Trenchless Water Lines: Repairing Your Pipes Without Destroying Your Lawn

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Trenchless Water Lines

Over time, underground pipes can crack or deteriorate, necessitating repair. You may think that the only way to fix it is to dig a long trench to expose the faulty pipe. However, this is a costly, messy, and damaging process that will ruin your lawn or garden and leave you struggling to repair the leftover damage after you repair the pipe. Thankfully, this method is becoming more and more outdated as the years go by and another option climbs in popularity: trenchless technology.

At it’s core, trenchless technology is a collection of construction methods that require little to no digging into the earth. Instead of completely exposing pipes, the ground is drilled or bored into at small entry and exit points. This allows access to the pipes so they can be worked with. Water line repair, replacement, or installation can all be achieved with a few clean and cost-effective methods that won’t destroy your land.

Sliplining

One of the oldest and most commonly used forms of repair, sliplining involves inserting a smaller pipe into an already existing larger pipeline. This is done to repair leaks or restore structural stability. It can be done either continually, where one long pipe is inserted all the way into the other, or segmentally, where several separate pieces are inserted one at a time and sealed together. The space between the new and old pipes is then grouted securely. It is a relatively cheap and simple process that won’t be too much trouble for a professional to handle. However, the pipe will be slightly smaller, which may affect its performance.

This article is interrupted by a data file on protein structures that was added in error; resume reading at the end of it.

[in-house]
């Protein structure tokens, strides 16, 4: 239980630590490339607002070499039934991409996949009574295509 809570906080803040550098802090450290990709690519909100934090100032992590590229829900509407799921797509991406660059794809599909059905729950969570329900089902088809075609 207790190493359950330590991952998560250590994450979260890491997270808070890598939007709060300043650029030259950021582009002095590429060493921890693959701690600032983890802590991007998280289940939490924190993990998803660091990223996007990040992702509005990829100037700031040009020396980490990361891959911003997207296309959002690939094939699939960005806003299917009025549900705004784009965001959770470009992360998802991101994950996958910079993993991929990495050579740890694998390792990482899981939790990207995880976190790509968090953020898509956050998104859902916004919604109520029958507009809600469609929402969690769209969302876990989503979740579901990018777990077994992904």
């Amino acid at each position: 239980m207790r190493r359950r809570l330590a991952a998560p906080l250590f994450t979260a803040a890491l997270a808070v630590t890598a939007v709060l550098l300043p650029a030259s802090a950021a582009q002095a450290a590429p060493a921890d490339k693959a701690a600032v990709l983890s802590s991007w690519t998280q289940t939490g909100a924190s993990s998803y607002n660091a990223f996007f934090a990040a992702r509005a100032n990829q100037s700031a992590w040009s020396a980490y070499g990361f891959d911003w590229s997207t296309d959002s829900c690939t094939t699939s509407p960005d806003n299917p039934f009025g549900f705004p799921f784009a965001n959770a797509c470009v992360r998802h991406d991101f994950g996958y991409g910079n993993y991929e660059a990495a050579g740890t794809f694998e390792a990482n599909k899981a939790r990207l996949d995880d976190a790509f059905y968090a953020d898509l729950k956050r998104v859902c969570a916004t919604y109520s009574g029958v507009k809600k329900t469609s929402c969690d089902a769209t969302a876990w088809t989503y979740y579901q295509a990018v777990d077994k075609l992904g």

Cured-In-Place Pipe

Similar to sliplining, the cured-in-place method also inserts a new pipe into a pre existing one. In this method, the pipe is a long, seamless felt tube that has been saturated with polyester. With the help of water or air pressure, it is inverted into a damaged pipe. It twists and turns with the pipe and can conform to fit any shape differences along the way. Once it is all the way in, it is cured with heat to lock it in place and create a sturdy, resistant barrier and prevent further cracks or corrosion. This takes anywhere from one hour to two days.

Pipe Bursting

For complete replacements, sometimes the pipe bursting method is used. For this, an expander head is placed inside one end of a solid pipe. A pulling line is fed through the pipe to the other end, where a pulling machine slowly tugs it forward. As the pipe hits the machine, the head keeps going, breaking and chipping the pipe away inch by inch. Once the old pipe is completely destroyed, the machine can then pull out the pieces and install a new pipe in its place.

Other less popular but still effective methods of trenchless water line repair & replacement are also worth consideration. Shotcrete lining is where concrete or mortar are sprayed into the pipe to seal any cracks and create a thin barrier of resistance to future damage. Mechanical spot repair utilizes a camera to help find specific spots inside of a pipe to repair instead of replacing or updating the entire thing. The grout-in-place is similar to the cured-in-place method except that it uses grout to repair damage instead of polyester or other materials. All of these courses of action require much less effort and money than traditional trench digging.

If you find yourself with a damaged water line underground, take into consideration the options that you have. You don’t have to sacrifice your lawn to repair your pipes. Looking up which trenchless method would be the best for your needs will save you time and money, both in the initial repair costs and in the amount of effort that would be wasted by fixing the damage caused by a trench.

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